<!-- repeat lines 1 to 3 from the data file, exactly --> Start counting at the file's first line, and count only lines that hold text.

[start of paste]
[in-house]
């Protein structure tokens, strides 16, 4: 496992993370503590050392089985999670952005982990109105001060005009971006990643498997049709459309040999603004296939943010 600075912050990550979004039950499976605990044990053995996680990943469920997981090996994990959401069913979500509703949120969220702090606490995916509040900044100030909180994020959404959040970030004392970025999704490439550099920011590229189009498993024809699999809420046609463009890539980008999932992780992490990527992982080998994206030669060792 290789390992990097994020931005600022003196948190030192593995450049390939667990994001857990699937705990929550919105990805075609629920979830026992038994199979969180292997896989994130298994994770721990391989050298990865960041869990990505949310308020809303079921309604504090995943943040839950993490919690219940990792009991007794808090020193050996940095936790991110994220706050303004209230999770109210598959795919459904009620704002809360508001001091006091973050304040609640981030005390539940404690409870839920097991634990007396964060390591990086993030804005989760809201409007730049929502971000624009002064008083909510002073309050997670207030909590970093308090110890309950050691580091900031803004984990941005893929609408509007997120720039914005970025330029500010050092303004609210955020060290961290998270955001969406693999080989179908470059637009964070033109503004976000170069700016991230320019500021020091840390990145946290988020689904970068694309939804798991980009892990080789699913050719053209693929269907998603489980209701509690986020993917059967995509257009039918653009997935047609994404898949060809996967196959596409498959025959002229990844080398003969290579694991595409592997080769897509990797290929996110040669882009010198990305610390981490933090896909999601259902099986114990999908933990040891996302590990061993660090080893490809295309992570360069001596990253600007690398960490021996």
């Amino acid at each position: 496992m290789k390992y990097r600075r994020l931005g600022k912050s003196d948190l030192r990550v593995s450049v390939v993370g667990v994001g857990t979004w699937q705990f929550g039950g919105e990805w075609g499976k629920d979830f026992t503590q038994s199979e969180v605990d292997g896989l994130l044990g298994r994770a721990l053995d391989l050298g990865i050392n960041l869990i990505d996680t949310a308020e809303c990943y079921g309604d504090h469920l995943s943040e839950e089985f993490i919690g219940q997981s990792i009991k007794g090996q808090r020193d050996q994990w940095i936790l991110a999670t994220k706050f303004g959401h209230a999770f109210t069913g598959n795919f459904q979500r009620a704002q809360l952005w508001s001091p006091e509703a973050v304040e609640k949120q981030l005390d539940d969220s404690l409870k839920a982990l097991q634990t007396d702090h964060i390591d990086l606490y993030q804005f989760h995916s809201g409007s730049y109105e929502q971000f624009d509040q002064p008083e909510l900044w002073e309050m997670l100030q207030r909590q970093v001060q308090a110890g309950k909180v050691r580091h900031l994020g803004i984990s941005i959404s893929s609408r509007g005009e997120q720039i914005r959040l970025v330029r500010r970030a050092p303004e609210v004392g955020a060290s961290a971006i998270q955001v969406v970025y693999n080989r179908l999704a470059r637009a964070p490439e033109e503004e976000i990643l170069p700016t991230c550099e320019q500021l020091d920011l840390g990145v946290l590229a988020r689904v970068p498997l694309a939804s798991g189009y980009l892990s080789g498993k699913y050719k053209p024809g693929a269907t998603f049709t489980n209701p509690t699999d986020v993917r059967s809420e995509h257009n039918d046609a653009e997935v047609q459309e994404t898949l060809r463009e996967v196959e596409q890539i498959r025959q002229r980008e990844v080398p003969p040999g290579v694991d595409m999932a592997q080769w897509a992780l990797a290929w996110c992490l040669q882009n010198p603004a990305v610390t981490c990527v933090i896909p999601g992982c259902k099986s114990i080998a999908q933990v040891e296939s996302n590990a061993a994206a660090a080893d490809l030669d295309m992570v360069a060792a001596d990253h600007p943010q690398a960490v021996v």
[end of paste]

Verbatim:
[in-house]
């Protein structure tokens, strides 16, 4: 496992993370503590050392089985999670952005982990109105001060005009971006990643498997049709459309040999603004296939943010 600075912050990550979004039950499976605990044990053995996680990943469920997981090996994990959401069913979500509703949120969220702090606490995916509040900044100030909180994020959404959040970030004392970025999704490439550099920011590229189009498993024809699999809420046609463009890539980008999932992780992490990527992982080998994206030669060792 290789390992990097994020931005600022003196948190030192593995450049390939667990994001857990699937705990929550919105990805075609629920979830026992038994199979969180292997896989994130298994994770721990391989050298990865960041869990990505949310308020809303079921309604504090995943943040839950993490919690219940990792009991007794808090020193050996940095936790991110994220706050303004209230999770109210598959795919459904009620704002809360508001001091006091973050304040609640981030005390539940404690409870839920097991634990007396964060390591990086993030804005989760809201409007730049929502971000624009002064008083909510002073309050997670207030909590970093308090110890309950050691580091900031803004984990941005893929609408509007997120720039914005970025330029500010050092303004609210955020060290961290998270955001969406693999080989179908470059637009964070033109503004976000170069700016991230320019500021020091840390990145946290988020689904970068694309939804798991980009892990080789699913050719053209693929269907998603489980209701509690986020993917059967995509257009039918653009997935047609994404898949060809996967196959596409498959025959002229990844080398003969290579694991595409592997080769897509990797290929996110040669882009010198990305610390981490933090896909999601259902099986114990999908933990040891996302590990061993660090080893490809295309992570360069001596990253600007690398960490021996």
């Amino acid at each position: 496992m290789k390992y990097r600075r994020l931005g600022k912050s003196d948190l030192r990550v593995s450049v390939v993370g667990v994001g857990t979004w699937q705990f929550g039950g919105e990805w075609g499976k629920d979830f026992t503590q038994s199979e969180v605990d292997g896989l994130l044990g298994r994770a721990l053995d391989l050298g990865i050392n960041l869990i990505d996680t949310a308020e809303c990943y079921g309604d504090h469920l995943s943040e839950e089985f993490i919690g219940q997981s990792i009991k007794g090996q808090r020193d050996q994990w940095i936790l991110a999670t994220k706050f303004g959401h209230a999770f109210t069913g598959n795919f459904q979500r009620a704002q809360l952005w508001s001091p006091e509703a973050v304040e609640k949120q981030l005390d539940d969220s404690l409870k839920a982990l097991q634990t007396d702090h964060i390591d990086l606490y993030q804005f989760h995916s809201g409007s730049y109105e929502q971000f624009d509040q002064p008083e909510l900044w002073e309050m997670l100030q207030r909590q970093v001060q308090a110890g309950k909180v050691r580091h900031l994020g803004i984990s941005i959404s893929s609408r509007g005009e997120q720039i914005r959040l970025v330029r500010r970030a050092p303004e609210v004392g955020a060290s961290a971006i998270q955001v969406v970025y693999n080989r179908l999704a470059r637009a964070p490439e033109e503004e976000i990643l170069p700016t991230c550099e320019q500021l020091d920011l840390g990145v946290l590229a988020r689904v970068p498997l694309a939804s798991g189009y980009l892990s080789g498993k699913y050719k053209p024809g693929a269907t998603f049709t489980n209701p509690t699999d986020v993917r059967s809420e995509h257009n039918d046609a653009e997935v047609q459309e994404t898949l060809r463009e996967v196959e596409q890539i498959r025959q002229r980008e990844v080398p003969p040999g290579v694991d595409m999932a592997q080769w897509a992780l990797a290929w996110c992490l040669q882009n010198p603004a990305v610390t981490c990527v933090i896909p999601g992982c259902k099986s114990i080998a999908q933990v040891e296939s996302n590990a061993a994206a660090a080893d490809l030669d295309m992570v360069a060792a001596d990253h600007p943010q690398a960490v021996v």